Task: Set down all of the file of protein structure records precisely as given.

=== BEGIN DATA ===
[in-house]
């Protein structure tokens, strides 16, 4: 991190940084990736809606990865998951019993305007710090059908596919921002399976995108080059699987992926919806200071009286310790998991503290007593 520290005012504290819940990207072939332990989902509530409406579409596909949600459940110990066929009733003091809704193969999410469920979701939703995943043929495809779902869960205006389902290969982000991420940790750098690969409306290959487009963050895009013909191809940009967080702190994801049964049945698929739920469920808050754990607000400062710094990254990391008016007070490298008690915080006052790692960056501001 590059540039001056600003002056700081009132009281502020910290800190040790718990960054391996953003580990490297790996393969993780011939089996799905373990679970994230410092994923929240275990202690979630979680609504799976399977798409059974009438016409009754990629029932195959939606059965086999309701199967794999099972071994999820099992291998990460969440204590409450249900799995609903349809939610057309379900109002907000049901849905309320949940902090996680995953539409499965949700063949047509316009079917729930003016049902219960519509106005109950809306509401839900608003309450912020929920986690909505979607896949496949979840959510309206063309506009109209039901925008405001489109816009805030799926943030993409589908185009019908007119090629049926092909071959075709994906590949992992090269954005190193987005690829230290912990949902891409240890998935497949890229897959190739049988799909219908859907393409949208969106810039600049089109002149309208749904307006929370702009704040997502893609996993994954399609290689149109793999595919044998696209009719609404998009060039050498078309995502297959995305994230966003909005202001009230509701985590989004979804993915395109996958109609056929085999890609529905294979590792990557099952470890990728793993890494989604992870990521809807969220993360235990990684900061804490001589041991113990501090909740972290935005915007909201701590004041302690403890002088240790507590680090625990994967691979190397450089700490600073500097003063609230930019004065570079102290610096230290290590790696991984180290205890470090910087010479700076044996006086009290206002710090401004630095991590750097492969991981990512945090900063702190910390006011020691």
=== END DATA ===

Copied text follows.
[in-house]
């Protein structure tokens, strides 16, 4: 991190940084990736809606990865998951019993305007710090059908596919921002399976995108080059699987992926919806200071009286310790998991503290007593 520290005012504290819940990207072939332990989902509530409406579409596909949600459940110990066929009733003091809704193969999410469920979701939703995943043929495809779902869960205006389902290969982000991420940790750098690969409306290959487009963050895009013909191809940009967080702190994801049964049945698929739920469920808050754990607000400062710094990254990391008016007070490298008690915080006052790692960056501001 590059540039001056600003002056700081009132009281502020910290800190040790718990960054391996953003580990490297790996393969993780011939089996799905373990679970994230410092994923929240275990202690979630979680609504799976399977798409059974009438016409009754990629029932195959939606059965086999309701199967794999099972071994999820099992291998990460969440204590409450249900799995609903349809939610057309379900109002907000049901849905309320949940902090996680995953539409499965949700063949047509316009079917729930003016049902219960519509106005109950809306509401839900608003309450912020929920986690909505979607896949496949979840959510309206063309506009109209039901925008405001489109816009805030799926943030993409589908185009019908007119090629049926092909071959075709994906590949992992090269954005190193987005690829230290912990949902891409240890998935497949890229897959190739049988799909219908859907393409949208969106810039600049089109002149309208749904307006929370702009704040997502893609996993994954399609290689149109793999595919044998696209009719609404998009060039050498078309995502297959995305994230966003909005202001009230509701985590989004979804993915395109996958109609056929085999890609529905294979590792990557099952470890990728793993890494989604992870990521809807969220993360235990990684900061804490001589041991113990501090909740972290935005915007909201701590004041302690403890002088240790507590680090625990994967691979190397450089700490600073500097003063609230930019004065570079102290610096230290290590790696991984180290205890470090910087010479700076044996006086009290206002710090401004630095991590750097492969991981990512945090900063702190910390006011020691």